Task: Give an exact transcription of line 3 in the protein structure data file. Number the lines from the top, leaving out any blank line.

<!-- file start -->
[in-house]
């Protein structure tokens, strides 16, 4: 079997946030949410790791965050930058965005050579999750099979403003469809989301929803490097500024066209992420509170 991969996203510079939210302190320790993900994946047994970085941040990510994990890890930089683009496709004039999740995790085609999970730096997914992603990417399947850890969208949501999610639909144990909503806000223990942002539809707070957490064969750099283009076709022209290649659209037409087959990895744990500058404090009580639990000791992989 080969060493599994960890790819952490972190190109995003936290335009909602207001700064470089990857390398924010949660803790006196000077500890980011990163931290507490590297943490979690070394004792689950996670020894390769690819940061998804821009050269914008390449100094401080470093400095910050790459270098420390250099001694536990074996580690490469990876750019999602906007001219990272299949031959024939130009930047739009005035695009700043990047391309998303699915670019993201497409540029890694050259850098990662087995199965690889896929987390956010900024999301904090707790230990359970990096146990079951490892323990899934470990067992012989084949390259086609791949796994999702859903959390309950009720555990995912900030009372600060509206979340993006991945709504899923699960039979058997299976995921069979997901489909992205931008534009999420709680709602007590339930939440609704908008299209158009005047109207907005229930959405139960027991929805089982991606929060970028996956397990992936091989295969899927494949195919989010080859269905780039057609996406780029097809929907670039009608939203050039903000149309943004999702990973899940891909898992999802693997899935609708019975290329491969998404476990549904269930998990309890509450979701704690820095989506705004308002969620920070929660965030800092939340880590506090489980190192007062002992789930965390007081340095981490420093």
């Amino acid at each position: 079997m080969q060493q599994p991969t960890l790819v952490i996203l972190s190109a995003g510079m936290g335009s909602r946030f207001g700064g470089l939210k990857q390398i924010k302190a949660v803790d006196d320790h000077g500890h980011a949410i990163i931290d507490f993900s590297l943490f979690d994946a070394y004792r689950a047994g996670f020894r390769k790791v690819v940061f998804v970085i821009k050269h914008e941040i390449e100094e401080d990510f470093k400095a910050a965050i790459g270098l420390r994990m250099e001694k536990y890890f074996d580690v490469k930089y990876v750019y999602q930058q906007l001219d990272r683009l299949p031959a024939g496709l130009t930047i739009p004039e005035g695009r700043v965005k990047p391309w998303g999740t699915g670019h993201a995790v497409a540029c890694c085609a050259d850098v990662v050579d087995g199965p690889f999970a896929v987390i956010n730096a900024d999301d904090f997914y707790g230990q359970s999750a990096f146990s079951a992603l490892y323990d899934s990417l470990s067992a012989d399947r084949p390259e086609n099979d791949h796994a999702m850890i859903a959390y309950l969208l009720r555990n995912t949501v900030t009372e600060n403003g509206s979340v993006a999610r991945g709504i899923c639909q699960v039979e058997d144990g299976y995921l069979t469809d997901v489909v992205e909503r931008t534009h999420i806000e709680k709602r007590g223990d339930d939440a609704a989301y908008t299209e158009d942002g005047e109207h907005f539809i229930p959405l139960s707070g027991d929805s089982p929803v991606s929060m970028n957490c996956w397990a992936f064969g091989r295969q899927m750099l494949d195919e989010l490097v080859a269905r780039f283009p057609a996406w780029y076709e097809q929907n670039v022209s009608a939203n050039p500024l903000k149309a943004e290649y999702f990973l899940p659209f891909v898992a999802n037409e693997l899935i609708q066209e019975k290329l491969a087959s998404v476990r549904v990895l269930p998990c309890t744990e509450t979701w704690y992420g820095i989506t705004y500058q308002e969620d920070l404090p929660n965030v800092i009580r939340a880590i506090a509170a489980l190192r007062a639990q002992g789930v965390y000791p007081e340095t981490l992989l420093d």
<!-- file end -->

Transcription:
């Amino acid at each position: 079997m080969q060493q599994p991969t960890l790819v952490i996203l972190s190109a995003g510079m936290g335009s909602r946030f207001g700064g470089l939210k990857q390398i924010k302190a949660v803790d006196d320790h000077g500890h980011a949410i990163i931290d507490f993900s590297l943490f979690d994946a070394y004792r689950a047994g996670f020894r390769k790791v690819v940061f998804v970085i821009k050269h914008e941040i390449e100094e401080d990510f470093k400095a910050a965050i790459g270098l420390r994990m250099e001694k536990y890890f074996d580690v490469k930089y990876v750019y999602q930058q906007l001219d990272r683009l299949p031959a024939g496709l130009t930047i739009p004039e005035g695009r700043v965005k990047p391309w998303g999740t699915g670019h993201a995790v497409a540029c890694c085609a050259d850098v990662v050579d087995g199965p690889f999970a896929v987390i956010n730096a900024d999301d904090f997914y707790g230990q359970s999750a990096f146990s079951a992603l490892y323990d899934s990417l470990s067992a012989d399947r084949p390259e086609n099979d791949h796994a999702m850890i859903a959390y309950l969208l009720r555990n995912t949501v900030t009372e600060n403003g509206s979340v993006a999610r991945g709504i899923c639909q699960v039979e058997d144990g299976y995921l069979t469809d997901v489909v992205e909503r931008t534009h999420i806000e709680k709602r007590g223990d339930d939440a609704a989301y908008t299209e158009d942002g005047e109207h907005f539809i229930p959405l139960s707070g027991d929805s089982p929803v991606s929060m970028n957490c996956w397990a992936f064969g091989r295969q899927m750099l494949d195919e989010l490097v080859a269905r780039f283009p057609a996406w780029y076709e097809q929907n670039v022209s009608a939203n050039p500024l903000k149309a943004e290649y999702f990973l899940p659209f891909v898992a999802n037409e693997l899935i609708q066209e019975k290329l491969a087959s998404v476990r549904v990895l269930p998990c309890t744990e509450t979701w704690y992420g820095i989506t705004y500058q308002e969620d920070l404090p929660n965030v800092i009580r939340a880590i506090a509170a489980l190192r007062a639990q002992g789930v965390y000791p007081e340095t981490l992989l420093d």